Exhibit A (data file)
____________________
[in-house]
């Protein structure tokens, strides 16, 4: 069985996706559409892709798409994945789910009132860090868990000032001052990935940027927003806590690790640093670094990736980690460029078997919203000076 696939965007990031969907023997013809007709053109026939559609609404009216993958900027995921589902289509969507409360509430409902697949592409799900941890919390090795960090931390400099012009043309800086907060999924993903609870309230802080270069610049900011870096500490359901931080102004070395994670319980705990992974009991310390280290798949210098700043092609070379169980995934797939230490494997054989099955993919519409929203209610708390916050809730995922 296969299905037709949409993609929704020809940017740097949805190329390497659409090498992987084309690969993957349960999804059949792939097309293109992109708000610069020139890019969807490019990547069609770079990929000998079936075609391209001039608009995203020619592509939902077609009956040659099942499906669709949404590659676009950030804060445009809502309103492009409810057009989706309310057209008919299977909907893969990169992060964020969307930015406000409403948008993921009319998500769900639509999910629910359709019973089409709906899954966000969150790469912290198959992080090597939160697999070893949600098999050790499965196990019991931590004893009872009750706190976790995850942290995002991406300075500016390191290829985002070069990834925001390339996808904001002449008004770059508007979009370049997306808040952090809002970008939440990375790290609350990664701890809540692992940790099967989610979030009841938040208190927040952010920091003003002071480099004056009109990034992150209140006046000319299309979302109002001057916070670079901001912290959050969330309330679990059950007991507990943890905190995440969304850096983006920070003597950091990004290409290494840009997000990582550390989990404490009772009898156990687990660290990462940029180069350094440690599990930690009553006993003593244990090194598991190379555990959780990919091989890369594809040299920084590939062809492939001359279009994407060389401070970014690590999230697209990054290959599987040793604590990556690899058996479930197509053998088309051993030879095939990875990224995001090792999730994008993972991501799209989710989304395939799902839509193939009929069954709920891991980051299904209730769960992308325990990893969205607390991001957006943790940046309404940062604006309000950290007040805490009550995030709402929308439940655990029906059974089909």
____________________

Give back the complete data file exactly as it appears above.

[in-house]
């Protein structure tokens, strides 16, 4: 069985996706559409892709798409994945789910009132860090868990000032001052990935940027927003806590690790640093670094990736980690460029078997919203000076 696939965007990031969907023997013809007709053109026939559609609404009216993958900027995921589902289509969507409360509430409902697949592409799900941890919390090795960090931390400099012009043309800086907060999924993903609870309230802080270069610049900011870096500490359901931080102004070395994670319980705990992974009991310390280290798949210098700043092609070379169980995934797939230490494997054989099955993919519409929203209610708390916050809730995922 296969299905037709949409993609929704020809940017740097949805190329390497659409090498992987084309690969993957349960999804059949792939097309293109992109708000610069020139890019969807490019990547069609770079990929000998079936075609391209001039608009995203020619592509939902077609009956040659099942499906669709949404590659676009950030804060445009809502309103492009409810057009989706309310057209008919299977909907893969990169992060964020969307930015406000409403948008993921009319998500769900639509999910629910359709019973089409709906899954966000969150790469912290198959992080090597939160697999070893949600098999050790499965196990019991931590004893009872009750706190976790995850942290995002991406300075500016390191290829985002070069990834925001390339996808904001002449008004770059508007979009370049997306808040952090809002970008939440990375790290609350990664701890809540692992940790099967989610979030009841938040208190927040952010920091003003002071480099004056009109990034992150209140006046000319299309979302109002001057916070670079901001912290959050969330309330679990059950007991507990943890905190995440969304850096983006920070003597950091990004290409290494840009997000990582550390989990404490009772009898156990687990660290990462940029180069350094440690599990930690009553006993003593244990090194598991190379555990959780990919091989890369594809040299920084590939062809492939001359279009994407060389401070970014690590999230697209990054290959599987040793604590990556690899058996479930197509053998088309051993030879095939990875990224995001090792999730994008993972991501799209989710989304395939799902839509193939009929069954709920891991980051299904209730769960992308325990990893969205607390991001957006943790940046309404940062604006309000950290007040805490009550995030709402929308439940655990029906059974089909």